3 thoughts on “Better late than never: After a 8-year wait, Google brings free WiFi to San Francisco parks”

  1. Om, The first paragraph somewhat rewrites history. If it fell through because of politics, then that simply prevented it from falling through for technical reasons. At the time, MuniWiFi was all the rage. Every mayor needed to have a MuniWiFi plan in place.

    But as the towns started deploying these networks, with a vision for blanket coverage, they quickly learned that the promises of the vendors didn’t match real world performance. Range was half of promised, which in an area meant a 4x increase in hardware nodes. See Chaska Minnesota as a poster child of, first: successful muniwifi case studies; then second: failed muniwifi case studies.

    Some towns that deployed in winter found that the networks lost signal when leaves grew back in spring. Most towns found that in-building performance didn’t meet expectations, so they needed to augment their CPE with external antennas. This drove up the cost, the complexity, and killed the “The users already have the CPE” argument. So, my point is, these aren’t political problems, they are technical and financial.

    There are reasons far beyond politics that Google launched Mountain View, then halted their muniwifi plans for the entire nation. If San Francisco politics is what killed it here, then why did it not emerge everywhere else? And Earthlink, Google’s then partner, also quit the business…after winning many muni contracts and leaving cities in the lurch (and better off for it.)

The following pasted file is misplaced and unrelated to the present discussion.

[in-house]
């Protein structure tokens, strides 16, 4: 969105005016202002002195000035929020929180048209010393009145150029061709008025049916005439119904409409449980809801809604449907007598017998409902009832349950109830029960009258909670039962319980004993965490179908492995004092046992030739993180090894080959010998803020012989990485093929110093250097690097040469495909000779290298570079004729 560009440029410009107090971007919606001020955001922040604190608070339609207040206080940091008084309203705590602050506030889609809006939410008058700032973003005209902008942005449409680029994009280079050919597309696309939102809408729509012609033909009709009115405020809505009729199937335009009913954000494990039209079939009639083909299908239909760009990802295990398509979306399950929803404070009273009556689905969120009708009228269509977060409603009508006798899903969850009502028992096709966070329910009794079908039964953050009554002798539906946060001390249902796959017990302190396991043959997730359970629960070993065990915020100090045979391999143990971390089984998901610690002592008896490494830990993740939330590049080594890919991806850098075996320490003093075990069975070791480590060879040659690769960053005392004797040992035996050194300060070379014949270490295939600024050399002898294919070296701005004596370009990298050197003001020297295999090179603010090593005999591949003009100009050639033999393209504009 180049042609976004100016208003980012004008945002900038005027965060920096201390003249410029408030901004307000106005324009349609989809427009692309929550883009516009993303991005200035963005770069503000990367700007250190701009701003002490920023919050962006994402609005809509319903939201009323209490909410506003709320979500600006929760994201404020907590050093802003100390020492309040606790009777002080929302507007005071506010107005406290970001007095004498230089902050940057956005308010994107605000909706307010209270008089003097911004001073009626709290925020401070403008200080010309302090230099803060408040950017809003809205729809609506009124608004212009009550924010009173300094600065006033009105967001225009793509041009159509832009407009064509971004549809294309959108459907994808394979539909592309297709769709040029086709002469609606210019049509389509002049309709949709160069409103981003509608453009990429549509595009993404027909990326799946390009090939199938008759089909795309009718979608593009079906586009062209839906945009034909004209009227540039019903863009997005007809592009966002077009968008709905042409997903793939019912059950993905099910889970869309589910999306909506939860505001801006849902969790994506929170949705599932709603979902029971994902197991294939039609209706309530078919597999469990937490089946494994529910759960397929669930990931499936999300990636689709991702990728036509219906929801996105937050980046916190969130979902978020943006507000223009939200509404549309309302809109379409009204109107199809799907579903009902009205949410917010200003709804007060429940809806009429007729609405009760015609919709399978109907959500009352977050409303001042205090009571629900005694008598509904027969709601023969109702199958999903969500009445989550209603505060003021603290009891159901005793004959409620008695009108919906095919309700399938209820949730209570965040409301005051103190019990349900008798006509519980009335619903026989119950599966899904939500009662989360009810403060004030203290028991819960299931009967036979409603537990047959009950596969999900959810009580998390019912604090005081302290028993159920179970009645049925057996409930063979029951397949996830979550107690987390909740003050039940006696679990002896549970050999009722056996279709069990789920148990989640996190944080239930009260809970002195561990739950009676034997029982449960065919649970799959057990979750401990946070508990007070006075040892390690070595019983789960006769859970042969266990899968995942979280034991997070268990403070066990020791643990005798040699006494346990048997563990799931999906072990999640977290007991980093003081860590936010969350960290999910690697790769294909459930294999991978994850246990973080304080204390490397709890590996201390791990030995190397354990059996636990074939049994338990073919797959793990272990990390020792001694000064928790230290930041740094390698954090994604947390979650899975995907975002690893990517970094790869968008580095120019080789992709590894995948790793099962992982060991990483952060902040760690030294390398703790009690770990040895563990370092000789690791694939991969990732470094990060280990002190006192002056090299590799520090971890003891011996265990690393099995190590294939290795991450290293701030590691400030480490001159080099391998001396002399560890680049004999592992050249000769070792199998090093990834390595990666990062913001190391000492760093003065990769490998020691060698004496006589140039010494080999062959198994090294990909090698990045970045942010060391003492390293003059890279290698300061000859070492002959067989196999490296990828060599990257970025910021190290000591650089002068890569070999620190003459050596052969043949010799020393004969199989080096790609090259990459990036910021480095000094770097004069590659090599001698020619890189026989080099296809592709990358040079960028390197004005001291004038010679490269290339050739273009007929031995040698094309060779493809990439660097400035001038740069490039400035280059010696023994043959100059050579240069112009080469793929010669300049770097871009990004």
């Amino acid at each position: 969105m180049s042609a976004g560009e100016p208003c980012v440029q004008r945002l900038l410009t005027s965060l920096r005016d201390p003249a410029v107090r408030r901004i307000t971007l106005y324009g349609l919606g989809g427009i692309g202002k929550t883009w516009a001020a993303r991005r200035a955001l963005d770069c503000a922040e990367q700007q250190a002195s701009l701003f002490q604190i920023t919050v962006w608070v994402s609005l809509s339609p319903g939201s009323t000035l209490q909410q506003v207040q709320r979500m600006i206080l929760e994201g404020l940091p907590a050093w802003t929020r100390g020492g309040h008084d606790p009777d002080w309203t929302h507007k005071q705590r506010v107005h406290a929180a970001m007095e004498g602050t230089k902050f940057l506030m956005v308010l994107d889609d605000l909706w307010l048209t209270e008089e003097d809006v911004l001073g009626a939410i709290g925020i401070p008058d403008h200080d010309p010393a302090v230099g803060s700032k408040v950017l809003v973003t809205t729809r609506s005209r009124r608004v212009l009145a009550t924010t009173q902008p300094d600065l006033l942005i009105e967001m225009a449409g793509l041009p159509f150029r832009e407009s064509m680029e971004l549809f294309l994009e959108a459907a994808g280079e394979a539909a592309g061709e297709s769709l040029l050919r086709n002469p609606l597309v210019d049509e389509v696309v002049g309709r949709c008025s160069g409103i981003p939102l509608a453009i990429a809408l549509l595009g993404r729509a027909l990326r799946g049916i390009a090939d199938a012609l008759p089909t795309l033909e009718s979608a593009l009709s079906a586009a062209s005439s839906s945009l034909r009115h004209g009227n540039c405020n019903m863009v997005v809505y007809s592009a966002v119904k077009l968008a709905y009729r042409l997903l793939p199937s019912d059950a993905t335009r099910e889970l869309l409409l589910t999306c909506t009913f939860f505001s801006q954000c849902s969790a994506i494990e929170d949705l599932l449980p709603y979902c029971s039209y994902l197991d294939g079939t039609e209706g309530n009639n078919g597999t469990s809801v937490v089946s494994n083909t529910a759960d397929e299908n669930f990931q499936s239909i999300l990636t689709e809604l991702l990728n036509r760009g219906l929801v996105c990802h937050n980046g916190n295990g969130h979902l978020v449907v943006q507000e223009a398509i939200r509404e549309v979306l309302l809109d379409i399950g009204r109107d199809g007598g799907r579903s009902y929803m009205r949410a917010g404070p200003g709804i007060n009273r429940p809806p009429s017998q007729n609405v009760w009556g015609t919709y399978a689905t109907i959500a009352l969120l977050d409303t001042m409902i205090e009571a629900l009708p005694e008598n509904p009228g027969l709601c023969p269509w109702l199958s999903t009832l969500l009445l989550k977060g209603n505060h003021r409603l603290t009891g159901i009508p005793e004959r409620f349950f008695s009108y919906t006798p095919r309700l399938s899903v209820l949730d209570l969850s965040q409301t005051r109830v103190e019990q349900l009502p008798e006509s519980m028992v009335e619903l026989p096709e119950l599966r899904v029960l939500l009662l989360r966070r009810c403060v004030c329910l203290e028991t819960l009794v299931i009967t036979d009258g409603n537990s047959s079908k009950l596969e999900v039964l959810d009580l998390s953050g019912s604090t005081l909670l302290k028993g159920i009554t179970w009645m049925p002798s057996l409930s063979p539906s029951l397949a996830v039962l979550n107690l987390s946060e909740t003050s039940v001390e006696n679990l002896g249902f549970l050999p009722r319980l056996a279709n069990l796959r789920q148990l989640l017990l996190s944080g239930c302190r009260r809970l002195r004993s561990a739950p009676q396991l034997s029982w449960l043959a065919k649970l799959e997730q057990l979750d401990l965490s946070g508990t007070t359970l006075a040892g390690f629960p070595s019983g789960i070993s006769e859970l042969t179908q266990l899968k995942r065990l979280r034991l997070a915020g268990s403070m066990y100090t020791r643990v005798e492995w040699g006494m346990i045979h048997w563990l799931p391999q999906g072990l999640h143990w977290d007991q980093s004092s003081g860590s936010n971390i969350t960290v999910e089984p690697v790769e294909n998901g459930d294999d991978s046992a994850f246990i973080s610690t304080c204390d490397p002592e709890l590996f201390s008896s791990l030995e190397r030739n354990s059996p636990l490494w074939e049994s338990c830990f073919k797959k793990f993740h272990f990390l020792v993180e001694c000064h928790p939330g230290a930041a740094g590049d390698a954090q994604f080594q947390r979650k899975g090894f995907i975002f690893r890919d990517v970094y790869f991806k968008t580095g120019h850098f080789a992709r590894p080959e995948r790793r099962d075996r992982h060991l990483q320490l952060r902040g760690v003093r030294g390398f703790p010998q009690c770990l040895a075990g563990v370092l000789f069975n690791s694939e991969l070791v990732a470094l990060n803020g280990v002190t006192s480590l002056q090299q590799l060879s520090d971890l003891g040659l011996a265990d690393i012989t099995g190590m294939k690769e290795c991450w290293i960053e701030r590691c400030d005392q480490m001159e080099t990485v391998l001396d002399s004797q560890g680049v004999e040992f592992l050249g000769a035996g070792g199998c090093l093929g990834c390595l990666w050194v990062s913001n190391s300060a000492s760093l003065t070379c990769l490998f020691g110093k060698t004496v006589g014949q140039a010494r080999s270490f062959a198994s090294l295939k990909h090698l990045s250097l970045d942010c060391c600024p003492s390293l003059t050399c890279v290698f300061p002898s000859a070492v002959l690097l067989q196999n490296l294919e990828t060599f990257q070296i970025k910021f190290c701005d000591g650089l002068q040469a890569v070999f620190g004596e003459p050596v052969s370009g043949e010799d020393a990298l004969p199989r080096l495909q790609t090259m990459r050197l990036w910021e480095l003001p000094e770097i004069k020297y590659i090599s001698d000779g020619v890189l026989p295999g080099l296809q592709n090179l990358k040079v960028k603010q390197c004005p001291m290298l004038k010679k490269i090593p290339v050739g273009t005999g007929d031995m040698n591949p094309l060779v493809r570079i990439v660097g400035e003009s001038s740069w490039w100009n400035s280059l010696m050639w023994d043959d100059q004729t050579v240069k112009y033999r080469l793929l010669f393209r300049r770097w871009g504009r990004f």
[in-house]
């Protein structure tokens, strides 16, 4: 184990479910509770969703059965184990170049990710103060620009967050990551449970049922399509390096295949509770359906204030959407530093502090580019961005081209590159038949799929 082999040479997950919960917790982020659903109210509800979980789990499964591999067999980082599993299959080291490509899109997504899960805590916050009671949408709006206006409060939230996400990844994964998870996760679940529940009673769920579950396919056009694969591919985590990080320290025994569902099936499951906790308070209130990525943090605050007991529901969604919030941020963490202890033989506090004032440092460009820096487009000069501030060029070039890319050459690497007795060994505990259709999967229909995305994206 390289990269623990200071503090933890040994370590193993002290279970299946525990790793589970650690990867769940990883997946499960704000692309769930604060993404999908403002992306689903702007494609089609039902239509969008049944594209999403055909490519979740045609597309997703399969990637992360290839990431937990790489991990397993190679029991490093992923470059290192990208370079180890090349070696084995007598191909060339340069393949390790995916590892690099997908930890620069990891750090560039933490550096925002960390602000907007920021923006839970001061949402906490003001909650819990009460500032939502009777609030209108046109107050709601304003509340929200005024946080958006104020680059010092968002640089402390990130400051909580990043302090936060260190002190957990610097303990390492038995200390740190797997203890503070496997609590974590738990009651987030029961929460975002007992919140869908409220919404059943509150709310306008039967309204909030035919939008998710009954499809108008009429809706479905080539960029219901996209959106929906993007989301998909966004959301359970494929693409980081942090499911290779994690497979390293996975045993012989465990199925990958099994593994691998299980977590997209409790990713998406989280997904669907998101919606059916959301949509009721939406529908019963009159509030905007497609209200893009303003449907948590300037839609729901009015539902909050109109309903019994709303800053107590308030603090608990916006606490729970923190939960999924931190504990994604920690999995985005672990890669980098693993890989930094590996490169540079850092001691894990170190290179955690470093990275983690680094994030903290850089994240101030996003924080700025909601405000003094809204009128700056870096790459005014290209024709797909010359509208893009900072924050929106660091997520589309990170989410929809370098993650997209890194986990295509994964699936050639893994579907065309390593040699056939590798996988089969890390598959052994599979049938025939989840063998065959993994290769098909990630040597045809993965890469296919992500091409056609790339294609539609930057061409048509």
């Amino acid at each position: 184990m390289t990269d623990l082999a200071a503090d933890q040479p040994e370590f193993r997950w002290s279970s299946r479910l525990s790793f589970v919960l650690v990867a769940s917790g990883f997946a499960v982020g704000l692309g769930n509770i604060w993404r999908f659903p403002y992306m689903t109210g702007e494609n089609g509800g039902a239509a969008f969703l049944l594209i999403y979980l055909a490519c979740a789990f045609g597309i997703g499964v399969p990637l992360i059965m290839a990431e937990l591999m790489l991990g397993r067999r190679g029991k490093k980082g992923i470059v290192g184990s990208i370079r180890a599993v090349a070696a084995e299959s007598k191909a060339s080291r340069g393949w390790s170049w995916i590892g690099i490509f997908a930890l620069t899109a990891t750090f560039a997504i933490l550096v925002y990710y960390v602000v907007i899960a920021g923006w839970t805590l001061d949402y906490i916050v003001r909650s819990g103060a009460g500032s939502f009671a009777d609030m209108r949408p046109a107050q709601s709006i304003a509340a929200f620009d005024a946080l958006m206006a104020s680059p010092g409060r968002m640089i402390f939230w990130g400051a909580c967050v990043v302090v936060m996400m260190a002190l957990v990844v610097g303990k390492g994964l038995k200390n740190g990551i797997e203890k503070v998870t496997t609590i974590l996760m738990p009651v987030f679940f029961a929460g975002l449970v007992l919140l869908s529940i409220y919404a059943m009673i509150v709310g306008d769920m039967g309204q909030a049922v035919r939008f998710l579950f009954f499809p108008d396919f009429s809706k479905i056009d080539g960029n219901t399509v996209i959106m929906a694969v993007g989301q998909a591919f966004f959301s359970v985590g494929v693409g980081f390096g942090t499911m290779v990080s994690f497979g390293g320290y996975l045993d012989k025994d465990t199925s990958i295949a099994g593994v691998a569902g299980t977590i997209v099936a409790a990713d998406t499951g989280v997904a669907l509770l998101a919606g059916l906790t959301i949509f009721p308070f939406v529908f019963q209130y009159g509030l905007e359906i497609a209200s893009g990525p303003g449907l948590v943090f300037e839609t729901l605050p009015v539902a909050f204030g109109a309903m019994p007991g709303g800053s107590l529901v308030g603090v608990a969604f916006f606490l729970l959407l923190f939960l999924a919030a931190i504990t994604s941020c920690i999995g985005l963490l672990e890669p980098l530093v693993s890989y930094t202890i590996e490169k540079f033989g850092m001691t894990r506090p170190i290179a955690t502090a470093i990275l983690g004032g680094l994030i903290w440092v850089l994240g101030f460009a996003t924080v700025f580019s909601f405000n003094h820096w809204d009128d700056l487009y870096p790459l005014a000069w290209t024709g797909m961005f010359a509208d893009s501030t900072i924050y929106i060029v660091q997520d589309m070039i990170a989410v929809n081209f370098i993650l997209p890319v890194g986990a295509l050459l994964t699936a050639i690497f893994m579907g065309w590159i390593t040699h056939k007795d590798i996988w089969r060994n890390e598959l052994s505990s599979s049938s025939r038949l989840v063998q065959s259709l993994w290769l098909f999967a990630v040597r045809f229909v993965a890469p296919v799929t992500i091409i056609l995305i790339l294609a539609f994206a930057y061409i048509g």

Flash forward to today, and three key things have changed: 1) WiFi n and ac have replaced b and g, with far better range and throughput, 2) as you said, the number of devices and the demand has shot through the roof, 3) the goalposts were rationally moved a lot closer as we changed from a unrealistic vision of blanket city-wide coverage to the more reasonable goal of hotzone coverage.

    Blanket muniwifi coverage was a bad idea then, and remains so today. Hotzone coverage was a great idea then, and is more so now. Thanks Google, and bring it on.

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